Topics: Social psychology, Crowd psychology, Sociology Pages: 4 (803 words) Published: December 25, 2013


[“Individuation” coined by Jung: a process of individuation for development of personality]

Historical Research:

Le Bon (1890s) When individuals “descend” in a crowd, they become creatures of instinct, barbarians (Contagion theory, anonymity) Festinger (1952) Individuals who sat in dim light more likely to use bad language when discussing erotic material than individuals who were not. Zimbardo (1969) Stanford Prison Experiments: Individuals dressed as guards, others as prisoners. Guards acted in aggressive and brutal ways.

Diener (1976) Children on Halloween. “Individuated” children (with known personal details) were better behaved than “deindividuated” ones (because of clothing that hides identity, because they were not asked to identify themselves

Zimbardo & Deindividuation

Anonymity = Avoidance of responsibility
Psychological state of decreased self-evaluation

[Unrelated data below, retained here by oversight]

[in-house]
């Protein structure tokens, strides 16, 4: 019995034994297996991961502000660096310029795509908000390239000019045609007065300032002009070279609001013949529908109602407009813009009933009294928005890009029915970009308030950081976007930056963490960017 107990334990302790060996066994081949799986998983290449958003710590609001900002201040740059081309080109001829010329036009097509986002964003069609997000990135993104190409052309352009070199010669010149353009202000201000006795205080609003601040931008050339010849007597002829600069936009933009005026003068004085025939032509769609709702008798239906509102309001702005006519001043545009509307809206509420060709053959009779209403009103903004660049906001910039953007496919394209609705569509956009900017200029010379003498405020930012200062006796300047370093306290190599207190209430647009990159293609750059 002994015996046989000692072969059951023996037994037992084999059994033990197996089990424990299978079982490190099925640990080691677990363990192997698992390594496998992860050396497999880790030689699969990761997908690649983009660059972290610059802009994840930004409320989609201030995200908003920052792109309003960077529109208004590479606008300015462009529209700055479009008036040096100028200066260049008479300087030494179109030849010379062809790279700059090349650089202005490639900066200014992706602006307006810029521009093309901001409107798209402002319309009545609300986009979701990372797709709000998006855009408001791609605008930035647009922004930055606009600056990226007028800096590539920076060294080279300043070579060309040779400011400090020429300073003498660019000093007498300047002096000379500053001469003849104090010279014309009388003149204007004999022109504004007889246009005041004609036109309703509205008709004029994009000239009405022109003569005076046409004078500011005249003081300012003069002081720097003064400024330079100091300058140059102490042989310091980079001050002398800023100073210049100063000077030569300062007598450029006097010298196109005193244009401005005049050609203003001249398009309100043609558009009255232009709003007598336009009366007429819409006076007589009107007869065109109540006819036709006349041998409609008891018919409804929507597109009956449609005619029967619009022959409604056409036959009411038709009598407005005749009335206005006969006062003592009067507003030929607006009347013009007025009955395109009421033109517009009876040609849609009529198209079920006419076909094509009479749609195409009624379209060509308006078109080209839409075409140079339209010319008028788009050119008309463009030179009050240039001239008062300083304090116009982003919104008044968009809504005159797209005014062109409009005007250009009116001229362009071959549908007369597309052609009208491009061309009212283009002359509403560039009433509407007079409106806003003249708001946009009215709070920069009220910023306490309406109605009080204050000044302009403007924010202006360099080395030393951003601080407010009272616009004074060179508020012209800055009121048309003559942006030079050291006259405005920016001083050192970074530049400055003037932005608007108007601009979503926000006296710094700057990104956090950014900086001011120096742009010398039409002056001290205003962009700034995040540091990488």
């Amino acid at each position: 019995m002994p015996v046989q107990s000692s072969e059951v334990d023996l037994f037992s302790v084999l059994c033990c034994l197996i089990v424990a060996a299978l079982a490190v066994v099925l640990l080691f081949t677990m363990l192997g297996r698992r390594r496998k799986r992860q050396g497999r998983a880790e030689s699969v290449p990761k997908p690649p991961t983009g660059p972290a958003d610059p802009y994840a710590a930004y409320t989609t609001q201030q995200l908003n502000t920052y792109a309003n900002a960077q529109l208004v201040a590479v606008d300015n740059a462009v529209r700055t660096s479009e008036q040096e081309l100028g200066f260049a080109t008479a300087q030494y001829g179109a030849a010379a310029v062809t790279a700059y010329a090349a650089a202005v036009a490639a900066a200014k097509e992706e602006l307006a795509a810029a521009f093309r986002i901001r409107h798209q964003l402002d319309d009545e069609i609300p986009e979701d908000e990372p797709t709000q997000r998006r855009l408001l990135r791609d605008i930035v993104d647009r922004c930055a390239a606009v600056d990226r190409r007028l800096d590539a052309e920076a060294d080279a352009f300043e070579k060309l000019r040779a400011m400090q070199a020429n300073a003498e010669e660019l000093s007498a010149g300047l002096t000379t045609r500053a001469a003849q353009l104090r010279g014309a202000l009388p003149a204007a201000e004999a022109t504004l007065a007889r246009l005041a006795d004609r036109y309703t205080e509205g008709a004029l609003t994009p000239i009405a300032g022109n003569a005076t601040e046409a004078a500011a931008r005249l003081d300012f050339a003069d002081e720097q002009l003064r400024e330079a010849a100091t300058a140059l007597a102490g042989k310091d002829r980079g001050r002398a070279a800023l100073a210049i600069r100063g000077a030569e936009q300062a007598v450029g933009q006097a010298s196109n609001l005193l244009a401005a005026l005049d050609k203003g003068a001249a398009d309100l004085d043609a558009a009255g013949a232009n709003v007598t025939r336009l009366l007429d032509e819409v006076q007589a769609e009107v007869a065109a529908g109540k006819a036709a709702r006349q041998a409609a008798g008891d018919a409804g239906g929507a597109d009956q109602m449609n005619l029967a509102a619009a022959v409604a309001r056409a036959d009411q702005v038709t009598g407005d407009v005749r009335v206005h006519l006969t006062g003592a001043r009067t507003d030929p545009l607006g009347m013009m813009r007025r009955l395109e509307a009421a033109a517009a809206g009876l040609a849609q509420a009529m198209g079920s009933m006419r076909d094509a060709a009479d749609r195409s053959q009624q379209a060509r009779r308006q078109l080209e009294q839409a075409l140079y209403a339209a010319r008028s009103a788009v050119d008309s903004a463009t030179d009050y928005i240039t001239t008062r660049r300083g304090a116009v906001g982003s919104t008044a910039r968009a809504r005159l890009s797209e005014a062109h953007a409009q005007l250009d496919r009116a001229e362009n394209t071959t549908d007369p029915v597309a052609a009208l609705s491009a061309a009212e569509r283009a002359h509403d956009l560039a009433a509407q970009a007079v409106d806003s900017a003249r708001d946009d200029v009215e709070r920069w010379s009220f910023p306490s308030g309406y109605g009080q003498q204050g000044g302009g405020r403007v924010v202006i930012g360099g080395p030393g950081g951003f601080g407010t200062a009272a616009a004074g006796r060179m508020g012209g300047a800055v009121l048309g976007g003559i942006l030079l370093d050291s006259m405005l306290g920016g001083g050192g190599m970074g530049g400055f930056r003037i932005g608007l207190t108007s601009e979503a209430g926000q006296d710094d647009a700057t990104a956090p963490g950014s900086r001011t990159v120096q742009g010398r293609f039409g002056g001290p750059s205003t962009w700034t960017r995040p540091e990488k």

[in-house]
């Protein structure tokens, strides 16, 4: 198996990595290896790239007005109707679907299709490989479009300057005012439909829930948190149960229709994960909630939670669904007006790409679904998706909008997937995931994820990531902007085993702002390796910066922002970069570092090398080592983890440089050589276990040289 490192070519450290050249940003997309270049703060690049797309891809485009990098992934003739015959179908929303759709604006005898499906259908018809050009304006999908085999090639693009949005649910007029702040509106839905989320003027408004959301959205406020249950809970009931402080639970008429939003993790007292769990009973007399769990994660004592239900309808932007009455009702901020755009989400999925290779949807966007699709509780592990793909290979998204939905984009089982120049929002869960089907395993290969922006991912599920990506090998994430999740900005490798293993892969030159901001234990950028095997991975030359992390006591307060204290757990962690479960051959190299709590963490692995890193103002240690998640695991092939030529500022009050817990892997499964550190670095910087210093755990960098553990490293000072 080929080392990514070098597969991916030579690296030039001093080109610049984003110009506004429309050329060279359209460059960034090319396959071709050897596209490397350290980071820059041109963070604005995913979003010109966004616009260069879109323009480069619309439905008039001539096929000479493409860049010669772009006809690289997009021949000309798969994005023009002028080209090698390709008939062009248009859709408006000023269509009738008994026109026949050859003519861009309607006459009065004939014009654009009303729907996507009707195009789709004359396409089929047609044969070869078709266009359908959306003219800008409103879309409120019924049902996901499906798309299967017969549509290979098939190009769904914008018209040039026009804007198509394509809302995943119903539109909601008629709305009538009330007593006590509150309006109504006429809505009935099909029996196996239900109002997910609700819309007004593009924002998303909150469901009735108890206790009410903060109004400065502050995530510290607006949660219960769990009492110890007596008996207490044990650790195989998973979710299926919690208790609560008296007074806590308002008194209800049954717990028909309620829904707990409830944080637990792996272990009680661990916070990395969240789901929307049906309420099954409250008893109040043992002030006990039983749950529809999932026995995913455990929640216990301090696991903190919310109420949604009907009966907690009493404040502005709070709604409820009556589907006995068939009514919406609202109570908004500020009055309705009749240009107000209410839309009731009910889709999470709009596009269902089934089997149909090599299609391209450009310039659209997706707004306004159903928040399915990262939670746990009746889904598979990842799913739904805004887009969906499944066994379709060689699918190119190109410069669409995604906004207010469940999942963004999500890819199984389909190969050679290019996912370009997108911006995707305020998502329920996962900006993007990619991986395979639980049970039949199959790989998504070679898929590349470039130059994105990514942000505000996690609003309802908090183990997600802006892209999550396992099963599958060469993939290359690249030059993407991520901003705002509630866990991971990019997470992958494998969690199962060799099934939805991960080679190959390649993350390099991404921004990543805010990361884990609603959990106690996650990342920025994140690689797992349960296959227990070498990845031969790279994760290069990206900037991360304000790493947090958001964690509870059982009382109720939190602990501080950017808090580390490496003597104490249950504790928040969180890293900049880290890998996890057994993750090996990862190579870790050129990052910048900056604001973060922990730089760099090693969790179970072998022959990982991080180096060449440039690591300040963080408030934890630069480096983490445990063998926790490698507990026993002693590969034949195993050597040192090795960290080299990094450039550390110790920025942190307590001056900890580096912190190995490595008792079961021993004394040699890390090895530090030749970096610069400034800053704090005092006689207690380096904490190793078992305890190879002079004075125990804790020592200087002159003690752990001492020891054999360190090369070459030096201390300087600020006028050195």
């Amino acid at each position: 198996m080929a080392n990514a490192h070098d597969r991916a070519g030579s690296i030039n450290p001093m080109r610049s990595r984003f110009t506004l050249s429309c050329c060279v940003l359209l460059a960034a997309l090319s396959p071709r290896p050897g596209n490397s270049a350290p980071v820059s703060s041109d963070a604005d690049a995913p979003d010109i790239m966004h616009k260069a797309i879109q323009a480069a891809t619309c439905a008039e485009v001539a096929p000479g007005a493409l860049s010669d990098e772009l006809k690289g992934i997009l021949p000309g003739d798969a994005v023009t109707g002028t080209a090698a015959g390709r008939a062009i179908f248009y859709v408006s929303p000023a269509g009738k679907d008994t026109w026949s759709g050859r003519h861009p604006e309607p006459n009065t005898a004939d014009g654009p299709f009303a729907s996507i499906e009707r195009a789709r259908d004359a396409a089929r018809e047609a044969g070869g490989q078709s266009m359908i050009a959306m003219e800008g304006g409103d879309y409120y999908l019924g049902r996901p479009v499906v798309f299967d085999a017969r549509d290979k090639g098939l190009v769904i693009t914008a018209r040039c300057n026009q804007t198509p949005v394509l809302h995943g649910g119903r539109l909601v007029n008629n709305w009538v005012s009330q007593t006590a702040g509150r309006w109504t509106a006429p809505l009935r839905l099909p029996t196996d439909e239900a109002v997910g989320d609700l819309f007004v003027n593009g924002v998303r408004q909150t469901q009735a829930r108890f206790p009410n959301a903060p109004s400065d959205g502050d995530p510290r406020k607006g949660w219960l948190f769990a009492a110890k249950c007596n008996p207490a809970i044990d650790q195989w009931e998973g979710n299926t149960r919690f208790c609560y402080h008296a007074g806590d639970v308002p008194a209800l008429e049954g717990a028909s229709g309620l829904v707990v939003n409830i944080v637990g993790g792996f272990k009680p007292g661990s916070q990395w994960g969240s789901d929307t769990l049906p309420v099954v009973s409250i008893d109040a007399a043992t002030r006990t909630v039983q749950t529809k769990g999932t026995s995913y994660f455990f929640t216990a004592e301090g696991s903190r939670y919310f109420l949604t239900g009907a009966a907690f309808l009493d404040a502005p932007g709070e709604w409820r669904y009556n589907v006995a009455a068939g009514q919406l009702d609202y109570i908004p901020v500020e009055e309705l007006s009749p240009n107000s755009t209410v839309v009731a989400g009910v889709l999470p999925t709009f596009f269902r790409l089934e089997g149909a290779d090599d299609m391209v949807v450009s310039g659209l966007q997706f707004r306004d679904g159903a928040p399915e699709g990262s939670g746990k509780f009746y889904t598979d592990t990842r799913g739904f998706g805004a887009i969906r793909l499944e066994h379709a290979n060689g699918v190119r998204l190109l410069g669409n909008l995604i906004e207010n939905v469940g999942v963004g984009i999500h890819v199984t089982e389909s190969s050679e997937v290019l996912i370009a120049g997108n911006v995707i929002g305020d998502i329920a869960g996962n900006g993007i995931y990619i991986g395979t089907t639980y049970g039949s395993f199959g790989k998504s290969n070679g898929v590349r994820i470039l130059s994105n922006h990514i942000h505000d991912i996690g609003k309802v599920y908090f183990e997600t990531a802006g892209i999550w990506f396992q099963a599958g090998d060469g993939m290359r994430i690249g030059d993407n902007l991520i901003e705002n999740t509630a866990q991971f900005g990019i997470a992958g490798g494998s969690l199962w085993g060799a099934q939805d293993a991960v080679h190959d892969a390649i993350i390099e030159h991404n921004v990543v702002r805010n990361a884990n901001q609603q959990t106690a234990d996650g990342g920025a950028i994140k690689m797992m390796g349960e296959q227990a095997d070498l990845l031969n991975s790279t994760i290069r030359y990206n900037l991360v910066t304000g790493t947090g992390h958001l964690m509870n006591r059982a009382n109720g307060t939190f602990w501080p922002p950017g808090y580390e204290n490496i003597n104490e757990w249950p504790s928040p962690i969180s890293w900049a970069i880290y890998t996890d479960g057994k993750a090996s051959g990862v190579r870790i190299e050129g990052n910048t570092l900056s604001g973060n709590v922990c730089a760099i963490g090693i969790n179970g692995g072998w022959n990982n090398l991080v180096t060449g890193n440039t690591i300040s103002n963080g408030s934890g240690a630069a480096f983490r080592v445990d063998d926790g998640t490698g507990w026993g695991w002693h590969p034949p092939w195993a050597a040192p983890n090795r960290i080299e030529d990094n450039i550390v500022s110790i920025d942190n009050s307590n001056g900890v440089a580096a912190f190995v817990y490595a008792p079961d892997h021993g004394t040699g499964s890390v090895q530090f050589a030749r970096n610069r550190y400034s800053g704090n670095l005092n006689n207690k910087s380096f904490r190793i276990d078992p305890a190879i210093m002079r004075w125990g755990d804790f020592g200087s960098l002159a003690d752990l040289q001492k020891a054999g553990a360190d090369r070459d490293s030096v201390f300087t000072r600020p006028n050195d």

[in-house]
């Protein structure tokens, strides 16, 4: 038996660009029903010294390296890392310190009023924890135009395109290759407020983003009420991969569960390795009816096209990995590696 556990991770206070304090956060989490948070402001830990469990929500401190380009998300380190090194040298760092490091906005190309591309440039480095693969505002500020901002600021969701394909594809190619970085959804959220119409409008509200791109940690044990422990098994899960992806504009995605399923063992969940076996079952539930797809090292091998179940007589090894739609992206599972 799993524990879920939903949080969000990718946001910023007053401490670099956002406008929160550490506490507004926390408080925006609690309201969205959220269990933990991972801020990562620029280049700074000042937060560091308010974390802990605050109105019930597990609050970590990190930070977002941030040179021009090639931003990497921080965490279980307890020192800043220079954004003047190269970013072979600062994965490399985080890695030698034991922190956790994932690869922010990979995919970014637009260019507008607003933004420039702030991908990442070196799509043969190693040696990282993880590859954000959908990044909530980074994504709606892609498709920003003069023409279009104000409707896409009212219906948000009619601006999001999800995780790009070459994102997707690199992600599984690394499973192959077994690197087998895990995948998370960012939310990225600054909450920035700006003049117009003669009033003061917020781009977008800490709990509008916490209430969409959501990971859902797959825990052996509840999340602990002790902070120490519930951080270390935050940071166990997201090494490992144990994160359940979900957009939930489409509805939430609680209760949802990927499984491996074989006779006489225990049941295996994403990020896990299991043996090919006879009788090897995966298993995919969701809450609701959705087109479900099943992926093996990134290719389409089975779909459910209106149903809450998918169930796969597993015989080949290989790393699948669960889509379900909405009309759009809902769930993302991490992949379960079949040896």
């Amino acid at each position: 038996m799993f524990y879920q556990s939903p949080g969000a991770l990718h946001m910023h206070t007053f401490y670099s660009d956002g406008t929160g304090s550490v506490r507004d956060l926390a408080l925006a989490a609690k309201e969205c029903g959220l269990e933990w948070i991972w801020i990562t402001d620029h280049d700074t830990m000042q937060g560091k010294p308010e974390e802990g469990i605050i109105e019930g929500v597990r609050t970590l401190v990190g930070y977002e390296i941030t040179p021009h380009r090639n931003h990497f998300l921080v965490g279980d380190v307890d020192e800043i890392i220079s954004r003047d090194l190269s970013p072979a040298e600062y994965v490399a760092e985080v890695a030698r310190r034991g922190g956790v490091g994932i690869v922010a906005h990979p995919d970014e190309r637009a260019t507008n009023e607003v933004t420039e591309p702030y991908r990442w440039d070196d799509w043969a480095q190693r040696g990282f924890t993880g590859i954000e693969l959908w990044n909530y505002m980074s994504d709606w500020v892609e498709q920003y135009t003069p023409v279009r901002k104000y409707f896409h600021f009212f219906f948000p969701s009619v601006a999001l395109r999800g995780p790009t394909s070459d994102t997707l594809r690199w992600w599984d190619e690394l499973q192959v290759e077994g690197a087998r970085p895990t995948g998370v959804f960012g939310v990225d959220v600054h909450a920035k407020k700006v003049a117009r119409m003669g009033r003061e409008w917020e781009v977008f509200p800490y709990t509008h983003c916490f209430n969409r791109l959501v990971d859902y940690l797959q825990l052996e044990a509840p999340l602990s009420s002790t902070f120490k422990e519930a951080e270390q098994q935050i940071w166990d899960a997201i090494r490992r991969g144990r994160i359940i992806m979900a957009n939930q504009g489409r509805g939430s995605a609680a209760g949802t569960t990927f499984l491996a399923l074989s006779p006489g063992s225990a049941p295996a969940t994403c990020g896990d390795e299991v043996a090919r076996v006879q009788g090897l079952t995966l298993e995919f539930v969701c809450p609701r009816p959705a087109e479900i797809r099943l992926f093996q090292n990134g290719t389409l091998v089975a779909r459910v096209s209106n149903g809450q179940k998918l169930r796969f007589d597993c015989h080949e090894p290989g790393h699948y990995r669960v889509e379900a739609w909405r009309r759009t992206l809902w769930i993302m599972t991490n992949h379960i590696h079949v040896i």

Usual social controls are diminished, i.e. disinhibited behaviour •Loss of self-awareness
Individuals more impulsive, irrational, aggressive, and sometimes violent

The Stanford Prison Experiments: Zimbardo (1971) See Tom Postmes Link Stated Aim: “to explore power dynamics in social situations by creating false distinctions among university students”

1. Police in Palo Alto, the city where Stanford University is situated, rounded up a group of “prisoners”. They were strip-searched, sprayed for lice, chained around the ankles, and locked up.

2. Volunteer “guards” were identified among the college students and they were given authority to dictate the prison rules.

3. The guards soon became mean, exhibited extreme brutality, and humiliated the "prisoners" in order to break their will.

4. Some of the “prisoners” suffered mental breakdown as a result of the “guards’,” treatment and they became depressed and withdrawn.

5. Zimbardo had to terminate the experiment, which had been planned to run for two weeks,...
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